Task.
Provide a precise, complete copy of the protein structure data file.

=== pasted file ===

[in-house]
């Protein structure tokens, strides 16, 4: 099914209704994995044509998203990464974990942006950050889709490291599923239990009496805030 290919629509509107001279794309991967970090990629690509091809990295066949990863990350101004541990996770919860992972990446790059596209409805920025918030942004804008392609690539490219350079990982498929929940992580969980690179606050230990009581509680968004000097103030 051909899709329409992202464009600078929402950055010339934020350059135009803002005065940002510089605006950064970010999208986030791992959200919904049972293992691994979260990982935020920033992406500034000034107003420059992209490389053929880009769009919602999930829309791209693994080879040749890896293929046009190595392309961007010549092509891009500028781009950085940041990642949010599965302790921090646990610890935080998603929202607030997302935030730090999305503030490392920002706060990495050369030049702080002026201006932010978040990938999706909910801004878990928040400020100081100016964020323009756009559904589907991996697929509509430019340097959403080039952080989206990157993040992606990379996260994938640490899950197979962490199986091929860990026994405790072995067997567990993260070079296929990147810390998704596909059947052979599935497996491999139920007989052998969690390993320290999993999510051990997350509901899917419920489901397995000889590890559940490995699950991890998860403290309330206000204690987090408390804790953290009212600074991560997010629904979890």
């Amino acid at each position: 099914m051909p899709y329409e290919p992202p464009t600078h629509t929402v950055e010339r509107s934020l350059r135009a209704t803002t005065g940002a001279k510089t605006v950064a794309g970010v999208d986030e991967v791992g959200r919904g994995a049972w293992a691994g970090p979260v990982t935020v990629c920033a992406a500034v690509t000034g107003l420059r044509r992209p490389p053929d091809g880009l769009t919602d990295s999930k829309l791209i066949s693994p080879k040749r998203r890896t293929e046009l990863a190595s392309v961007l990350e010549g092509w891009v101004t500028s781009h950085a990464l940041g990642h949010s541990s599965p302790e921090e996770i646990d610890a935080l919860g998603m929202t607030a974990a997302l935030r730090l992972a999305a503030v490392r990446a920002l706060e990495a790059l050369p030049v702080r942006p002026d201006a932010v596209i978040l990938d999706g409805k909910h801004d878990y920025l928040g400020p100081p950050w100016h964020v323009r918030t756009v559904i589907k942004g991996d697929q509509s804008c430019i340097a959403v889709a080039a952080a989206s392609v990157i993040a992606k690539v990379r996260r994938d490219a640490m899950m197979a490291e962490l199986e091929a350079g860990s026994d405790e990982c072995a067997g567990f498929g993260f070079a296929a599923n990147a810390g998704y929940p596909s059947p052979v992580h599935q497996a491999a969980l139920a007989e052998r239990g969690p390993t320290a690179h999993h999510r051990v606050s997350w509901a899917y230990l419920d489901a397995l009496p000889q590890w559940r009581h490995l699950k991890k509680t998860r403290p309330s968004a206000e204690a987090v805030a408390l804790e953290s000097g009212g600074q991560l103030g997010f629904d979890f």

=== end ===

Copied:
[in-house]
């Protein structure tokens, strides 16, 4: 099914209704994995044509998203990464974990942006950050889709490291599923239990009496805030 290919629509509107001279794309991967970090990629690509091809990295066949990863990350101004541990996770919860992972990446790059596209409805920025918030942004804008392609690539490219350079990982498929929940992580969980690179606050230990009581509680968004000097103030 051909899709329409992202464009600078929402950055010339934020350059135009803002005065940002510089605006950064970010999208986030791992959200919904049972293992691994979260990982935020920033992406500034000034107003420059992209490389053929880009769009919602999930829309791209693994080879040749890896293929046009190595392309961007010549092509891009500028781009950085940041990642949010599965302790921090646990610890935080998603929202607030997302935030730090999305503030490392920002706060990495050369030049702080002026201006932010978040990938999706909910801004878990928040400020100081100016964020323009756009559904589907991996697929509509430019340097959403080039952080989206990157993040992606990379996260994938640490899950197979962490199986091929860990026994405790072995067997567990993260070079296929990147810390998704596909059947052979599935497996491999139920007989052998969690390993320290999993999510051990997350509901899917419920489901397995000889590890559940490995699950991890998860403290309330206000204690987090408390804790953290009212600074991560997010629904979890």
């Amino acid at each position: 099914m051909p899709y329409e290919p992202p464009t600078h629509t929402v950055e010339r509107s934020l350059r135009a209704t803002t005065g940002a001279k510089t605006v950064a794309g970010v999208d986030e991967v791992g959200r919904g994995a049972w293992a691994g970090p979260v990982t935020v990629c920033a992406a500034v690509t000034g107003l420059r044509r992209p490389p053929d091809g880009l769009t919602d990295s999930k829309l791209i066949s693994p080879k040749r998203r890896t293929e046009l990863a190595s392309v961007l990350e010549g092509w891009v101004t500028s781009h950085a990464l940041g990642h949010s541990s599965p302790e921090e996770i646990d610890a935080l919860g998603m929202t607030a974990a997302l935030r730090l992972a999305a503030v490392r990446a920002l706060e990495a790059l050369p030049v702080r942006p002026d201006a932010v596209i978040l990938d999706g409805k909910h801004d878990y920025l928040g400020p100081p950050w100016h964020v323009r918030t756009v559904i589907k942004g991996d697929q509509s804008c430019i340097a959403v889709a080039a952080a989206s392609v990157i993040a992606k690539v990379r996260r994938d490219a640490m899950m197979a490291e962490l199986e091929a350079g860990s026994d405790e990982c072995a067997g567990f498929g993260f070079a296929a599923n990147a810390g998704y929940p596909s059947p052979v992580h599935q497996a491999a969980l139920a007989e052998r239990g969690p390993t320290a690179h999993h999510r051990v606050s997350w509901a899917y230990l419920d489901a397995l009496p000889q590890w559940r009581h490995l699950k991890k509680t998860r403290p309330s968004a206000e204690a987090v805030a408390l804790e953290s000097g009212g600074q991560l103030g997010f629904d979890f």